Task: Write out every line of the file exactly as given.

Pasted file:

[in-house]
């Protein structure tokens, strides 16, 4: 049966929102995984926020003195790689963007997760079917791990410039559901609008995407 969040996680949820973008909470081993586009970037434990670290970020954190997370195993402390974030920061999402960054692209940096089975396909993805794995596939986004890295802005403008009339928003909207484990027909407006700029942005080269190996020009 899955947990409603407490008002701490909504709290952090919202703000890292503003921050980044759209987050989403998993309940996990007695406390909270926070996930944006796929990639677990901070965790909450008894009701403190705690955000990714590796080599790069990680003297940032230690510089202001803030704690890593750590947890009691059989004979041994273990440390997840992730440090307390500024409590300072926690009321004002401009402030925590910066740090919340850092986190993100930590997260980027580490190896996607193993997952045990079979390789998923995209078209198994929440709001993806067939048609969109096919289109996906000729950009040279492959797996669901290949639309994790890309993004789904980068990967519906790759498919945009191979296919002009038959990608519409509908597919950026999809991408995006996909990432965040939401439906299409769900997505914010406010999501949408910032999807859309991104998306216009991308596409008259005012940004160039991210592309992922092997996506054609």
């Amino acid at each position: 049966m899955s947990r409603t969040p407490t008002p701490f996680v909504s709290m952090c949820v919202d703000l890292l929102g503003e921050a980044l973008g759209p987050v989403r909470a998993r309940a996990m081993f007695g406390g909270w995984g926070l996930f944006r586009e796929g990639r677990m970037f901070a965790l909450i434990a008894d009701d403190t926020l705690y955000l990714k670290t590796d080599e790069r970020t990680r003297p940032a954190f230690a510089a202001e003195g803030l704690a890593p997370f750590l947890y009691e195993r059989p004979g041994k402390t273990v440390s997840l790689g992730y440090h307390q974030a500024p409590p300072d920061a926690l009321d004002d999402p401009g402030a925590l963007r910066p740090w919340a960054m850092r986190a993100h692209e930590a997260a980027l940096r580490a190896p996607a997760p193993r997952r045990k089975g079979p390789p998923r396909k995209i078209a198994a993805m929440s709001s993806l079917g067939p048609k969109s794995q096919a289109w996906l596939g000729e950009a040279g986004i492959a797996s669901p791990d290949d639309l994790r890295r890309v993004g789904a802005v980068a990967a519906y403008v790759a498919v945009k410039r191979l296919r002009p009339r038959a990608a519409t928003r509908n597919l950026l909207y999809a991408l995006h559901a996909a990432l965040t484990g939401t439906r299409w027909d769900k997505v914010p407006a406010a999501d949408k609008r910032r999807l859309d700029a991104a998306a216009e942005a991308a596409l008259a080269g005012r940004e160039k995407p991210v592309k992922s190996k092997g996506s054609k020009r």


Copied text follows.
[in-house]
């Protein structure tokens, strides 16, 4: 049966929102995984926020003195790689963007997760079917791990410039559901609008995407 969040996680949820973008909470081993586009970037434990670290970020954190997370195993402390974030920061999402960054692209940096089975396909993805794995596939986004890295802005403008009339928003909207484990027909407006700029942005080269190996020009 899955947990409603407490008002701490909504709290952090919202703000890292503003921050980044759209987050989403998993309940996990007695406390909270926070996930944006796929990639677990901070965790909450008894009701403190705690955000990714590796080599790069990680003297940032230690510089202001803030704690890593750590947890009691059989004979041994273990440390997840992730440090307390500024409590300072926690009321004002401009402030925590910066740090919340850092986190993100930590997260980027580490190896996607193993997952045990079979390789998923995209078209198994929440709001993806067939048609969109096919289109996906000729950009040279492959797996669901290949639309994790890309993004789904980068990967519906790759498919945009191979296919002009038959990608519409509908597919950026999809991408995006996909990432965040939401439906299409769900997505914010406010999501949408910032999807859309991104998306216009991308596409008259005012940004160039991210592309992922092997996506054609």
């Amino acid at each position: 049966m899955s947990r409603t969040p407490t008002p701490f996680v909504s709290m952090c949820v919202d703000l890292l929102g503003e921050a980044l973008g759209p987050v989403r909470a998993r309940a996990m081993f007695g406390g909270w995984g926070l996930f944006r586009e796929g990639r677990m970037f901070a965790l909450i434990a008894d009701d403190t926020l705690y955000l990714k670290t590796d080599e790069r970020t990680r003297p940032a954190f230690a510089a202001e003195g803030l704690a890593p997370f750590l947890y009691e195993r059989p004979g041994k402390t273990v440390s997840l790689g992730y440090h307390q974030a500024p409590p300072d920061a926690l009321d004002d999402p401009g402030a925590l963007r910066p740090w919340a960054m850092r986190a993100h692209e930590a997260a980027l940096r580490a190896p996607a997760p193993r997952r045990k089975g079979p390789p998923r396909k995209i078209a198994a993805m929440s709001s993806l079917g067939p048609k969109s794995q096919a289109w996906l596939g000729e950009a040279g986004i492959a797996s669901p791990d290949d639309l994790r890295r890309v993004g789904a802005v980068a990967a519906y403008v790759a498919v945009k410039r191979l296919r002009p009339r038959a990608a519409t928003r509908n597919l950026l909207y999809a991408l995006h559901a996909a990432l965040t484990g939401t439906r299409w027909d769900k997505v914010p407006a406010a999501d949408k609008r910032r999807l859309d700029a991104a998306a216009e942005a991308a596409l008259a080269g005012r940004e160039k995407p991210v592309k992922s190996k092997g996506s054609k020009r």